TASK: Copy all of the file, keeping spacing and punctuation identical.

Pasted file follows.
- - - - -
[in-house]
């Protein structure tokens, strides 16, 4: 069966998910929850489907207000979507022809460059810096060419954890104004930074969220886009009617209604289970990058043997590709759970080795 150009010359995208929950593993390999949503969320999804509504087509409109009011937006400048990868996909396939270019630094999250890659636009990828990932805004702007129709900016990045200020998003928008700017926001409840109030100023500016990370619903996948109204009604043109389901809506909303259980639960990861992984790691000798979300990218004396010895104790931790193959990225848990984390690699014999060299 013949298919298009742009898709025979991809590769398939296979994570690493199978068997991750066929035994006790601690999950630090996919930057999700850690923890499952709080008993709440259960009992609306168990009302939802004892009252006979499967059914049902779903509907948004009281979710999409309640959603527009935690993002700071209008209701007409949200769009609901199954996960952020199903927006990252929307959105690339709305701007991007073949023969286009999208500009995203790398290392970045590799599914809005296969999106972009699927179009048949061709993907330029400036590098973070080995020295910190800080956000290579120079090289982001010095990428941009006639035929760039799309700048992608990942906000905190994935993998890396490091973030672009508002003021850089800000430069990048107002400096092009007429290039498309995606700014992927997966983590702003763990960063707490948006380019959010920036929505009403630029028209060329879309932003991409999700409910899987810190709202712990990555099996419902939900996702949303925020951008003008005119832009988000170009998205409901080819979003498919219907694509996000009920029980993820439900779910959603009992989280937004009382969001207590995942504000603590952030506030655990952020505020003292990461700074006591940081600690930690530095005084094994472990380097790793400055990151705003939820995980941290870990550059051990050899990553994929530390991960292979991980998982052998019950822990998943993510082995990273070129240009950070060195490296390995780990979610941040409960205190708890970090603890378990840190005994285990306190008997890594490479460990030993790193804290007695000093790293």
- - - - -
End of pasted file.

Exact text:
[in-house]
């Protein structure tokens, strides 16, 4: 069966998910929850489907207000979507022809460059810096060419954890104004930074969220886009009617209604289970990058043997590709759970080795 150009010359995208929950593993390999949503969320999804509504087509409109009011937006400048990868996909396939270019630094999250890659636009990828990932805004702007129709900016990045200020998003928008700017926001409840109030100023500016990370619903996948109204009604043109389901809506909303259980639960990861992984790691000798979300990218004396010895104790931790193959990225848990984390690699014999060299 013949298919298009742009898709025979991809590769398939296979994570690493199978068997991750066929035994006790601690999950630090996919930057999700850690923890499952709080008993709440259960009992609306168990009302939802004892009252006979499967059914049902779903509907948004009281979710999409309640959603527009935690993002700071209008209701007409949200769009609901199954996960952020199903927006990252929307959105690339709305701007991007073949023969286009999208500009995203790398290392970045590799599914809005296969999106972009699927179009048949061709993907330029400036590098973070080995020295910190800080956000290579120079090289982001010095990428941009006639035929760039799309700048992608990942906000905190994935993998890396490091973030672009508002003021850089800000430069990048107002400096092009007429290039498309995606700014992927997966983590702003763990960063707490948006380019959010920036929505009403630029028209060329879309932003991409999700409910899987810190709202712990990555099996419902939900996702949303925020951008003008005119832009988000170009998205409901080819979003498919219907694509996000009920029980993820439900779910959603009992989280937004009382969001207590995942504000603590952030506030655990952020505020003292990461700074006591940081600690930690530095005084094994472990380097790793400055990151705003939820995980941290870990550059051990050899990553994929530390991960292979991980998982052998019950822990998943993510082995990273070129240009950070060195490296390995780990979610941040409960205190708890970090603890378990840190005994285990306190008997890594490479460990030993790193804290007695000093790293």